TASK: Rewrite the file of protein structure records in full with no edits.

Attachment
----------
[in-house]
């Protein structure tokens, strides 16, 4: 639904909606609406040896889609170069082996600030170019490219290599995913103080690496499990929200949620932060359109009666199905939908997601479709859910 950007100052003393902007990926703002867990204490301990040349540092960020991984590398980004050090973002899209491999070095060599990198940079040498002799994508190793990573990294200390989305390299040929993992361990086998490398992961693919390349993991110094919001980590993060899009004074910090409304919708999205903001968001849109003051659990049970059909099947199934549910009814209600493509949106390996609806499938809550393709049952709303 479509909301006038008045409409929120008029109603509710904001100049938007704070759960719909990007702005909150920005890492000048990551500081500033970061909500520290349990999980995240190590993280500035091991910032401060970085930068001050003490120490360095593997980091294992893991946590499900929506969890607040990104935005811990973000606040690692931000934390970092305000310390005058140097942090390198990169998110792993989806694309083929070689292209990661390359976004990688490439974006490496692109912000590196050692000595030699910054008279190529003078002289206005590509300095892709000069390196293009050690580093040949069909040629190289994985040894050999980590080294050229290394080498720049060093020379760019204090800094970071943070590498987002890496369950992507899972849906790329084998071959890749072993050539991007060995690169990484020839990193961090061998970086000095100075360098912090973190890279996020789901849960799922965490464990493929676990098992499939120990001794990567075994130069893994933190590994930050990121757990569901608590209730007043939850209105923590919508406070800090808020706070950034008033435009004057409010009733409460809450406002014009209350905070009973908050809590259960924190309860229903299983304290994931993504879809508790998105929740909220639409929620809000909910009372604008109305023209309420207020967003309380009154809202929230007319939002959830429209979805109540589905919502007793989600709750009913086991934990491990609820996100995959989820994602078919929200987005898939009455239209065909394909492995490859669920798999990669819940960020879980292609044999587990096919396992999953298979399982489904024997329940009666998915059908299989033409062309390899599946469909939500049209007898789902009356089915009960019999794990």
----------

[in-house]
């Protein structure tokens, strides 16, 4: 639904909606609406040896889609170069082996600030170019490219290599995913103080690496499990929200949620932060359109009666199905939908997601479709859910 950007100052003393902007990926703002867990204490301990040349540092960020991984590398980004050090973002899209491999070095060599990198940079040498002799994508190793990573990294200390989305390299040929993992361990086998490398992961693919390349993991110094919001980590993060899009004074910090409304919708999205903001968001849109003051659990049970059909099947199934549910009814209600493509949106390996609806499938809550393709049952709303 479509909301006038008045409409929120008029109603509710904001100049938007704070759960719909990007702005909150920005890492000048990551500081500033970061909500520290349990999980995240190590993280500035091991910032401060970085930068001050003490120490360095593997980091294992893991946590499900929506969890607040990104935005811990973000606040690692931000934390970092305000310390005058140097942090390198990169998110792993989806694309083929070689292209990661390359976004990688490439974006490496692109912000590196050692000595030699910054008279190529003078002289206005590509300095892709000069390196293009050690580093040949069909040629190289994985040894050999980590080294050229290394080498720049060093020379760019204090800094970071943070590498987002890496369950992507899972849906790329084998071959890749072993050539991007060995690169990484020839990193961090061998970086000095100075360098912090973190890279996020789901849960799922965490464990493929676990098992499939120990001794990567075994130069893994933190590994930050990121757990569901608590209730007043939850209105923590919508406070800090808020706070950034008033435009004057409010009733409460809450406002014009209350905070009973908050809590259960924190309860229903299983304290994931993504879809508790998105929740909220639409929620809000909910009372604008109305023209309420207020967003309380009154809202929230007319939002959830429209979805109540589905919502007793989600709750009913086991934990491990609820996100995959989820994602078919929200987005898939009455239209065909394909492995490859669920798999990669819940960020879980292609044999587990096919396992999953298979399982489904024997329940009666998915059908299989033409062309390899599946469909939500049209007898789902009356089915009960019999794990």